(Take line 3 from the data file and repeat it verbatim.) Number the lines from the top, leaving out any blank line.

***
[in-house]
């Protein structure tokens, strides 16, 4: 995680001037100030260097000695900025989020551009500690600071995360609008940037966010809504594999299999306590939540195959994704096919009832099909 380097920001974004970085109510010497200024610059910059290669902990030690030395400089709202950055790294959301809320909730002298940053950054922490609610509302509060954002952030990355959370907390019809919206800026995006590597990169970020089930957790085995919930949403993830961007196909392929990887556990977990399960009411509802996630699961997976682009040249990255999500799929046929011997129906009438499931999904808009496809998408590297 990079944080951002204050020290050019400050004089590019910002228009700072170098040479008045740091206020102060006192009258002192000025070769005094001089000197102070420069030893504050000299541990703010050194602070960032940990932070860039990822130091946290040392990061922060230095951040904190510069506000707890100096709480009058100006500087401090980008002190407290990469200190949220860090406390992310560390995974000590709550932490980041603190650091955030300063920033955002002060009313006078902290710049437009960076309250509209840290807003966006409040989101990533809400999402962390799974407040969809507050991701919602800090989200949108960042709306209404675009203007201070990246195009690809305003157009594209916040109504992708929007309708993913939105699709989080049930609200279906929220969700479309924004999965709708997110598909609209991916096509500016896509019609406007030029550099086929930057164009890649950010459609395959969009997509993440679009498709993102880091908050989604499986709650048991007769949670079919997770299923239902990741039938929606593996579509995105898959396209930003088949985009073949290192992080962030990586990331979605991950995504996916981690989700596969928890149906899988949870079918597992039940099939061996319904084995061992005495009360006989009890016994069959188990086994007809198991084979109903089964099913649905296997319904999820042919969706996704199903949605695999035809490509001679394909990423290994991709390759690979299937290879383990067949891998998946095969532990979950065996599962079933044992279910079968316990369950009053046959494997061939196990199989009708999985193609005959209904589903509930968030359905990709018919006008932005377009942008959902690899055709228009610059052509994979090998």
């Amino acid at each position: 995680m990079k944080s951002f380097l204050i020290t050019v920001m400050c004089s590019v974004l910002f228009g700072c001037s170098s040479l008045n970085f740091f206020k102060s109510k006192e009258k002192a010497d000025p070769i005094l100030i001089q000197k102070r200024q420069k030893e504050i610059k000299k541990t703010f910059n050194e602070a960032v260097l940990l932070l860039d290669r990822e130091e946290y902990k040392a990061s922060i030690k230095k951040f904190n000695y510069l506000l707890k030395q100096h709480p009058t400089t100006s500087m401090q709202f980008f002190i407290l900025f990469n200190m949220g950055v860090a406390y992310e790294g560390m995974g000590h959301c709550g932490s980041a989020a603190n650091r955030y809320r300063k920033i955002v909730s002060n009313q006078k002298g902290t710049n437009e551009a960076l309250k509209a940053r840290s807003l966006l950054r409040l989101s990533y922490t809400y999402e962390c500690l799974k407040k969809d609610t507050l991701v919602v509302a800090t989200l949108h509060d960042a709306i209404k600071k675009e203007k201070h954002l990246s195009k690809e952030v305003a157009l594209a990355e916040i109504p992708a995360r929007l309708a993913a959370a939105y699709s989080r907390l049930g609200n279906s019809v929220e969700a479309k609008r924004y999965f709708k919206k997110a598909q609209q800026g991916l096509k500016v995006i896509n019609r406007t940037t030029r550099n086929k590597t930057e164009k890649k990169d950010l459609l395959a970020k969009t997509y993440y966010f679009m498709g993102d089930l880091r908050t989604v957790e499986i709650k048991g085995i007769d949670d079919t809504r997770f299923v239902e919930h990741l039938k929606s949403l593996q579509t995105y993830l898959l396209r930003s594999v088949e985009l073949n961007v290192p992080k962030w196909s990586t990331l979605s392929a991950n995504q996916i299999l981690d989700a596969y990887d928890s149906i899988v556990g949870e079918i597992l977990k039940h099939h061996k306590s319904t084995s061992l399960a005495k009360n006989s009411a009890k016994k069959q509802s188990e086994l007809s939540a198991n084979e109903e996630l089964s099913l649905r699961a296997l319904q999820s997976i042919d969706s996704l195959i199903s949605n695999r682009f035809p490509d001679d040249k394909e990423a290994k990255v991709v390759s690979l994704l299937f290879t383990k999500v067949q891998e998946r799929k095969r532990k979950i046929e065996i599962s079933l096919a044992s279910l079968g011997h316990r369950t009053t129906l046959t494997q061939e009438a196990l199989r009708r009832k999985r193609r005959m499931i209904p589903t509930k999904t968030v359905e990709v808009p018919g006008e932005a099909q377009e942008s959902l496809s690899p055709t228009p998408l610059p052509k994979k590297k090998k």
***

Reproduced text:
């Amino acid at each position: 995680m990079k944080s951002f380097l204050i020290t050019v920001m400050c004089s590019v974004l910002f228009g700072c001037s170098s040479l008045n970085f740091f206020k102060s109510k006192e009258k002192a010497d000025p070769i005094l100030i001089q000197k102070r200024q420069k030893e504050i610059k000299k541990t703010f910059n050194e602070a960032v260097l940990l932070l860039d290669r990822e130091e946290y902990k040392a990061s922060i030690k230095k951040f904190n000695y510069l506000l707890k030395q100096h709480p009058t400089t100006s500087m401090q709202f980008f002190i407290l900025f990469n200190m949220g950055v860090a406390y992310e790294g560390m995974g000590h959301c709550g932490s980041a989020a603190n650091r955030y809320r300063k920033i955002v909730s002060n009313q006078k002298g902290t710049n437009e551009a960076l309250k509209a940053r840290s807003l966006l950054r409040l989101s990533y922490t809400y999402e962390c500690l799974k407040k969809d609610t507050l991701v919602v509302a800090t989200l949108h509060d960042a709306i209404k600071k675009e203007k201070h954002l990246s195009k690809e952030v305003a157009l594209a990355e916040i109504p992708a995360r929007l309708a993913a959370a939105y699709s989080r907390l049930g609200n279906s019809v929220e969700a479309k609008r924004y999965f709708k919206k997110a598909q609209q800026g991916l096509k500016v995006i896509n019609r406007t940037t030029r550099n086929k590597t930057e164009k890649k990169d950010l459609l395959a970020k969009t997509y993440y966010f679009m498709g993102d089930l880091r908050t989604v957790e499986i709650k048991g085995i007769d949670d079919t809504r997770f299923v239902e919930h990741l039938k929606s949403l593996q579509t995105y993830l898959l396209r930003s594999v088949e985009l073949n961007v290192p992080k962030w196909s990586t990331l979605s392929a991950n995504q996916i299999l981690d989700a596969y990887d928890s149906i899988v556990g949870e079918i597992l977990k039940h099939h061996k306590s319904t084995s061992l399960a005495k009360n006989s009411a009890k016994k069959q509802s188990e086994l007809s939540a198991n084979e109903e996630l089964s099913l649905r699961a296997l319904q999820s997976i042919d969706s996704l195959i199903s949605n695999r682009f035809p490509d001679d040249k394909e990423a290994k990255v991709v390759s690979l994704l299937f290879t383990k999500v067949q891998e998946r799929k095969r532990k979950i046929e065996i599962s079933l096919a044992s279910l079968g011997h316990r369950t009053t129906l046959t494997q061939e009438a196990l199989r009708r009832k999985r193609r005959m499931i209904p589903t509930k999904t968030v359905e990709v808009p018919g006008e932005a099909q377009e942008s959902l496809s690899p055709t228009p998408l610059p052509k994979k590297k090998k």